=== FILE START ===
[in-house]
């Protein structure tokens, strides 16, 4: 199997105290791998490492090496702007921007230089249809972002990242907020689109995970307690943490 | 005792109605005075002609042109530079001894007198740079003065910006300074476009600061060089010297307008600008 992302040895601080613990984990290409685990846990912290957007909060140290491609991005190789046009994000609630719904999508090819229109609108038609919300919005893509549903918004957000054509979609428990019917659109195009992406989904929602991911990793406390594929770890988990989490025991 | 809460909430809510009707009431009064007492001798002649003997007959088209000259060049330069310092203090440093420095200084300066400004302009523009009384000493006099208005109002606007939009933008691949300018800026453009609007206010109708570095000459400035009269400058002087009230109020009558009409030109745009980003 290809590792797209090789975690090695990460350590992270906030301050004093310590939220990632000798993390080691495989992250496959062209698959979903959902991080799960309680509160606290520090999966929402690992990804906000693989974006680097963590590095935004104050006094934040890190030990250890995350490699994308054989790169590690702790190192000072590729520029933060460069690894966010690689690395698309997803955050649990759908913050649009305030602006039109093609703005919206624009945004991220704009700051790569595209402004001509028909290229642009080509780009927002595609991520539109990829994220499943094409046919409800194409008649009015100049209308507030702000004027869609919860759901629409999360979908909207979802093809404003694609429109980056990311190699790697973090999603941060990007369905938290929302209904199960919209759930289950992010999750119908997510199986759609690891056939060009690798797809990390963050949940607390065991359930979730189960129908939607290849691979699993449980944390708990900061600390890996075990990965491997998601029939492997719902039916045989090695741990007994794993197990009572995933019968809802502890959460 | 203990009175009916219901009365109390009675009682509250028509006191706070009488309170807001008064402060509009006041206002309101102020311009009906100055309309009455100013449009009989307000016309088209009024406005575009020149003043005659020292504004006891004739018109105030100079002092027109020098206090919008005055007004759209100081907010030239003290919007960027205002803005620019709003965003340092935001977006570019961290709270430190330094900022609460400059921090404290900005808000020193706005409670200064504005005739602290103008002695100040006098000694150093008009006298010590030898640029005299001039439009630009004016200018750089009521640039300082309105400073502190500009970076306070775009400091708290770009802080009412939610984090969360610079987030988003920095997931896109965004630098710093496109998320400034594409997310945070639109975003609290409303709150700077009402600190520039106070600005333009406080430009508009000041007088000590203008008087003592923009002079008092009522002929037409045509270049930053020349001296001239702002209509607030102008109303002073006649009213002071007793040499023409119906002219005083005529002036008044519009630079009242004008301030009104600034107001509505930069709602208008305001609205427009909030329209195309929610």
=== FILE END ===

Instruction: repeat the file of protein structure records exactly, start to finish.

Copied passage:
[in-house]
């Protein structure tokens, strides 16, 4: 199997105290791998490492090496702007921007230089249809972002990242907020689109995970307690943490 | 005792109605005075002609042109530079001894007198740079003065910006300074476009600061060089010297307008600008 992302040895601080613990984990290409685990846990912290957007909060140290491609991005190789046009994000609630719904999508090819229109609108038609919300919005893509549903918004957000054509979609428990019917659109195009992406989904929602991911990793406390594929770890988990989490025991 | 809460909430809510009707009431009064007492001798002649003997007959088209000259060049330069310092203090440093420095200084300066400004302009523009009384000493006099208005109002606007939009933008691949300018800026453009609007206010109708570095000459400035009269400058002087009230109020009558009409030109745009980003 290809590792797209090789975690090695990460350590992270906030301050004093310590939220990632000798993390080691495989992250496959062209698959979903959902991080799960309680509160606290520090999966929402690992990804906000693989974006680097963590590095935004104050006094934040890190030990250890995350490699994308054989790169590690702790190192000072590729520029933060460069690894966010690689690395698309997803955050649990759908913050649009305030602006039109093609703005919206624009945004991220704009700051790569595209402004001509028909290229642009080509780009927002595609991520539109990829994220499943094409046919409800194409008649009015100049209308507030702000004027869609919860759901629409999360979908909207979802093809404003694609429109980056990311190699790697973090999603941060990007369905938290929302209904199960919209759930289950992010999750119908997510199986759609690891056939060009690798797809990390963050949940607390065991359930979730189960129908939607290849691979699993449980944390708990900061600390890996075990990965491997998601029939492997719902039916045989090695741990007994794993197990009572995933019968809802502890959460 | 203990009175009916219901009365109390009675009682509250028509006191706070009488309170807001008064402060509009006041206002309101102020311009009906100055309309009455100013449009009989307000016309088209009024406005575009020149003043005659020292504004006891004739018109105030100079002092027109020098206090919008005055007004759209100081907010030239003290919007960027205002803005620019709003965003340092935001977006570019961290709270430190330094900022609460400059921090404290900005808000020193706005409670200064504005005739602290103008002695100040006098000694150093008009006298010590030898640029005299001039439009630009004016200018750089009521640039300082309105400073502190500009970076306070775009400091708290770009802080009412939610984090969360610079987030988003920095997931896109965004630098710093496109998320400034594409997310945070639109975003609290409303709150700077009402600190520039106070600005333009406080430009508009000041007088000590203008008087003592923009002079008092009522002929037409045509270049930053020349001296001239702002209509607030102008109303002073006649009213002071007793040499023409119906002219005083005529002036008044519009630079009242004008301030009104600034107001509505930069709602208008305001609205427009909030329209195309929610």